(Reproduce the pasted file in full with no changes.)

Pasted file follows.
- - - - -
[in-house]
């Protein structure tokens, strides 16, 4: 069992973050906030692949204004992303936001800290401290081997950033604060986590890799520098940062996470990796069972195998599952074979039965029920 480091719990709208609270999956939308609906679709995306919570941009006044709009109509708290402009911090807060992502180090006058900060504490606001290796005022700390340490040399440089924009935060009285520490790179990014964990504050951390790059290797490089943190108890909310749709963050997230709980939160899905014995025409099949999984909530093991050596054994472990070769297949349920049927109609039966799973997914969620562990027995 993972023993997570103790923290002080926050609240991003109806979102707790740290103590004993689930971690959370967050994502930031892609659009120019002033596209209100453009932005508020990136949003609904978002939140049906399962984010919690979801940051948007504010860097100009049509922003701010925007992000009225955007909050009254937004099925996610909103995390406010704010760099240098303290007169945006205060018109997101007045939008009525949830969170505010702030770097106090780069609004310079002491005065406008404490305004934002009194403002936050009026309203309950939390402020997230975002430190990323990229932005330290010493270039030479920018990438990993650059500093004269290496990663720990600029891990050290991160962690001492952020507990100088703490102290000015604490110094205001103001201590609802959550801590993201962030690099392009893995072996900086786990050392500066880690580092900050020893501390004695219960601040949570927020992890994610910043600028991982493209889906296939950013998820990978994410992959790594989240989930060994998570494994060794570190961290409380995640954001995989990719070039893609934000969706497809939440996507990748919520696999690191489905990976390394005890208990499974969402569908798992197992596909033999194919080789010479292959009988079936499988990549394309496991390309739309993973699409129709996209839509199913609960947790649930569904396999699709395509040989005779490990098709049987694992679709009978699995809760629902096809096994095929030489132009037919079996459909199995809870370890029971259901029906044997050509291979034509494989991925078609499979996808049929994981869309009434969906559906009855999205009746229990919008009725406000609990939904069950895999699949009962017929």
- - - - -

[in-house]
């Protein structure tokens, strides 16, 4: 069992973050906030692949204004992303936001800290401290081997950033604060986590890799520098940062996470990796069972195998599952074979039965029920 480091719990709208609270999956939308609906679709995306919570941009006044709009109509708290402009911090807060992502180090006058900060504490606001290796005022700390340490040399440089924009935060009285520490790179990014964990504050951390790059290797490089943190108890909310749709963050997230709980939160899905014995025409099949999984909530093991050596054994472990070769297949349920049927109609039966799973997914969620562990027995 993972023993997570103790923290002080926050609240991003109806979102707790740290103590004993689930971690959370967050994502930031892609659009120019002033596209209100453009932005508020990136949003609904978002939140049906399962984010919690979801940051948007504010860097100009049509922003701010925007992000009225955007909050009254937004099925996610909103995390406010704010760099240098303290007169945006205060018109997101007045939008009525949830969170505010702030770097106090780069609004310079002491005065406008404490305004934002009194403002936050009026309203309950939390402020997230975002430190990323990229932005330290010493270039030479920018990438990993650059500093004269290496990663720990600029891990050290991160962690001492952020507990100088703490102290000015604490110094205001103001201590609802959550801590993201962030690099392009893995072996900086786990050392500066880690580092900050020893501390004695219960601040949570927020992890994610910043600028991982493209889906296939950013998820990978994410992959790594989240989930060994998570494994060794570190961290409380995640954001995989990719070039893609934000969706497809939440996507990748919520696999690191489905990976390394005890208990499974969402569908798992197992596909033999194919080789010479292959009988079936499988990549394309496991390309739309993973699409129709996209839509199913609960947790649930569904396999699709395509040989005779490990098709049987694992679709009978699995809760629902096809096994095929030489132009037919079996459909199995809870370890029971259901029906044997050509291979034509494989991925078609499979996808049929994981869309009434969906559906009855999205009746229990919008009725406000609990939904069950895999699949009962017929």